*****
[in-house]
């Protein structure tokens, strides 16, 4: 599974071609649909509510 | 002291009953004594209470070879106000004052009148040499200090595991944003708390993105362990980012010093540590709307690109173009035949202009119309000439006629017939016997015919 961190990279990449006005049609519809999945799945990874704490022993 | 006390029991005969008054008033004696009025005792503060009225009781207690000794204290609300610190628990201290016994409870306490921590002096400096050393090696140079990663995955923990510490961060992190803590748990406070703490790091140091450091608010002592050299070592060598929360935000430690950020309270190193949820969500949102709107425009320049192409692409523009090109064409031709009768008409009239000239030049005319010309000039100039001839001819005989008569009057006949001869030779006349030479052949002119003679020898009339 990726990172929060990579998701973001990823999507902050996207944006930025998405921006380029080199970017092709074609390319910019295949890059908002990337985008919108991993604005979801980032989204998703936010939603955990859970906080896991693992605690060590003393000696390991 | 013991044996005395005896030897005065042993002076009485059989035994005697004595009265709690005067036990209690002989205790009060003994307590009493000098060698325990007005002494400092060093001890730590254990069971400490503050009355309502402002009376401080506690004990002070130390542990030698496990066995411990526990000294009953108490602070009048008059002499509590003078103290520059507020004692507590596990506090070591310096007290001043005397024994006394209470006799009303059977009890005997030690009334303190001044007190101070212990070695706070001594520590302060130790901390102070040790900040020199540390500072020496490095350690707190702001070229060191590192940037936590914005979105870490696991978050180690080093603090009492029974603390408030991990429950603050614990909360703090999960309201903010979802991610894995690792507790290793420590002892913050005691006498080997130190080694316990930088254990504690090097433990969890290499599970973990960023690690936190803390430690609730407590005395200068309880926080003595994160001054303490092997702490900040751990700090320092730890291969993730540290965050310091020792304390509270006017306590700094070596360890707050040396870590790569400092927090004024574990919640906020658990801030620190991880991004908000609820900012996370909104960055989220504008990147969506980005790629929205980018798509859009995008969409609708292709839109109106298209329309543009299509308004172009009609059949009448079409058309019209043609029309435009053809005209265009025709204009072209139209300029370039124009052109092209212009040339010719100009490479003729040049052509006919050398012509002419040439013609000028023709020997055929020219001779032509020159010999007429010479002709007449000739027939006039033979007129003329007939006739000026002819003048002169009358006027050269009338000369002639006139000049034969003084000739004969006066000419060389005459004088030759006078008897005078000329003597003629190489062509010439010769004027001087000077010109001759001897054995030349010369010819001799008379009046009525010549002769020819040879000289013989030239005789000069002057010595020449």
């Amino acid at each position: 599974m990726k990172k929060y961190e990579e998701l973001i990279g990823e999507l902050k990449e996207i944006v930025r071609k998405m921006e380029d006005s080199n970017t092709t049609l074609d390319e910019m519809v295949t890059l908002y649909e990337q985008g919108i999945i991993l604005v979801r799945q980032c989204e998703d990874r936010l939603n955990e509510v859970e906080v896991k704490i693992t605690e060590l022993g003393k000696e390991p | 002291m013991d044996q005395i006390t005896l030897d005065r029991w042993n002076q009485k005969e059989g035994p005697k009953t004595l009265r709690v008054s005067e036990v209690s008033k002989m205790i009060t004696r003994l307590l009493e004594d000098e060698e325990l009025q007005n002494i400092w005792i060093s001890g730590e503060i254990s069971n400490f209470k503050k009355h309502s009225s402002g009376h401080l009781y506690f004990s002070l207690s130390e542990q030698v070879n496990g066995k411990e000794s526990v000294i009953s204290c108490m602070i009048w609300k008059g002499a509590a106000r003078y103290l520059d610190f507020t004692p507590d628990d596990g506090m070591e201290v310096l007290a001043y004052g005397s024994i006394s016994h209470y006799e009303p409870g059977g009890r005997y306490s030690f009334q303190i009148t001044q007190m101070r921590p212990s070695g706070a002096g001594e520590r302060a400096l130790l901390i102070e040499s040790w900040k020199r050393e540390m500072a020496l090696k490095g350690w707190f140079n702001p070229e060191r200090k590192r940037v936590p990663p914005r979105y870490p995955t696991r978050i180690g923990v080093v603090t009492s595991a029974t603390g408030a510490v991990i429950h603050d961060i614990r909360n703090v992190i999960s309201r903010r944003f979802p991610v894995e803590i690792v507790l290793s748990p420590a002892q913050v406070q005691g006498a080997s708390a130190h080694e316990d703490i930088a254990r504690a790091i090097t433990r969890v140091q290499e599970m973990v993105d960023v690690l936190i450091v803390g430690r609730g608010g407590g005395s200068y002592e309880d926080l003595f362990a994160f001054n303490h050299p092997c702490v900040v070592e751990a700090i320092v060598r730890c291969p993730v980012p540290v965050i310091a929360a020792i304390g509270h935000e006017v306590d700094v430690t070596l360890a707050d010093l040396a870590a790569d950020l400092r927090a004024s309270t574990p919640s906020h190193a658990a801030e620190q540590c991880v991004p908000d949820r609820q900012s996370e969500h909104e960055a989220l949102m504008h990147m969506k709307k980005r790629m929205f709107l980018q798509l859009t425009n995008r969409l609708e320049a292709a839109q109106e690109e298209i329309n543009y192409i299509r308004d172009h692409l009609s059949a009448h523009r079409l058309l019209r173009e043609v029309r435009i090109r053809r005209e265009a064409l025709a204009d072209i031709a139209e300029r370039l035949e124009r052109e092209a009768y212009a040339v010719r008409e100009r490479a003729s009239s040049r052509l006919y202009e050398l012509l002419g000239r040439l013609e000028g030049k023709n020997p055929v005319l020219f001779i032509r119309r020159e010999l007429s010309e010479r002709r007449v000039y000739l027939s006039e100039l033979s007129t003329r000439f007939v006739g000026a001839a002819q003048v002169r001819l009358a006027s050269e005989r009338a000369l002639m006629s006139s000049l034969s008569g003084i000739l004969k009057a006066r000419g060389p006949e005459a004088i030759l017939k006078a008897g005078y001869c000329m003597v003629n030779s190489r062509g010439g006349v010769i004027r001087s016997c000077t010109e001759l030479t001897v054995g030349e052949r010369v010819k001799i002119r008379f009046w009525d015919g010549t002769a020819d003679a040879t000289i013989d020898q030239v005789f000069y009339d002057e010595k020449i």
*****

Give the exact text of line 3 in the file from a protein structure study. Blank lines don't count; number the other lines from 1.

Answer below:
């Amino acid at each position: 599974m990726k990172k929060y961190e990579e998701l973001i990279g990823e999507l902050k990449e996207i944006v930025r071609k998405m921006e380029d006005s080199n970017t092709t049609l074609d390319e910019m519809v295949t890059l908002y649909e990337q985008g919108i999945i991993l604005v979801r799945q980032c989204e998703d990874r936010l939603n955990e509510v859970e906080v896991k704490i693992t605690e060590l022993g003393k000696e390991p | 002291m013991d044996q005395i006390t005896l030897d005065r029991w042993n002076q009485k005969e059989g035994p005697k009953t004595l009265r709690v008054s005067e036990v209690s008033k002989m205790i009060t004696r003994l307590l009493e004594d000098e060698e325990l009025q007005n002494i400092w005792i060093s001890g730590e503060i254990s069971n400490f209470k503050k009355h309502s009225s402002g009376h401080l009781y506690f004990s002070l207690s130390e542990q030698v070879n496990g066995k411990e000794s526990v000294i009953s204290c108490m602070i009048w609300k008059g002499a509590a106000r003078y103290l520059d610190f507020t004692p507590d628990d596990g506090m070591e201290v310096l007290a001043y004052g005397s024994i006394s016994h209470y006799e009303p409870g059977g009890r005997y306490s030690f009334q303190i009148t001044q007190m101070r921590p212990s070695g706070a002096g001594e520590r302060a400096l130790l901390i102070e040499s040790w900040k020199r050393e540390m500072a020496l090696k490095g350690w707190f140079n702001p070229e060191r200090k590192r940037v936590p990663p914005r979105y870490p995955t696991r978050i180690g923990v080093v603090t009492s595991a029974t603390g408030a510490v991990i429950h603050d961060i614990r909360n703090v992190i999960s309201r903010r944003f979802p991610v894995e803590i690792v507790l290793s748990p420590a002892q913050v406070q005691g006498a080997s708390a130190h080694e316990d703490i930088a254990r504690a790091i090097t433990r969890v140091q290499e599970m973990v993105d960023v690690l936190i450091v803390g430690r609730g608010g407590g005395s200068y002592e309880d926080l003595f362990a994160f001054n303490h050299p092997c702490v900040v070592e751990a700090i320092v060598r730890c291969p993730v980012p540290v965050i310091a929360a020792i304390g509270h935000e006017v306590d700094v430690t070596l360890a707050d010093l040396a870590a790569d950020l400092r927090a004024s309270t574990p919640s906020h190193a658990a801030e620190q540590c991880v991004p908000d949820r609820q900012s996370e969500h909104e960055a989220l949102m504008h990147m969506k709307k980005r790629m929205f709107l980018q798509l859009t425009n995008r969409l609708e320049a292709a839109q109106e690109e298209i329309n543009y192409i299509r308004d172009h692409l009609s059949a009448h523009r079409l058309l019209r173009e043609v029309r435009i090109r053809r005209e265009a064409l025709a204009d072209i031709a139209e300029r370039l035949e124009r052109e092209a009768y212009a040339v010719r008409e100009r490479a003729s009239s040049r052509l006919y202009e050398l012509l002419g000239r040439l013609e000028g030049k023709n020997p055929v005319l020219f001779i032509r119309r020159e010999l007429s010309e010479r002709r007449v000039y000739l027939s006039e100039l033979s007129t003329r000439f007939v006739g000026a001839a002819q003048v002169r001819l009358a006027s050269e005989r009338a000369l002639m006629s006139s000049l034969s008569g003084i000739l004969k009057a006066r000419g060389p006949e005459a004088i030759l017939k006078a008897g005078y001869c000329m003597v003629n030779s190489r062509g010439g006349v010769i004027r001087s016997c000077t010109e001759l030479t001897v054995g030349e052949r010369v010819k001799i002119r008379f009046w009525d015919g010549t002769a020819d003679a040879t000289i013989d020898q030239v005789f000069y009339d002057e010595k020449i």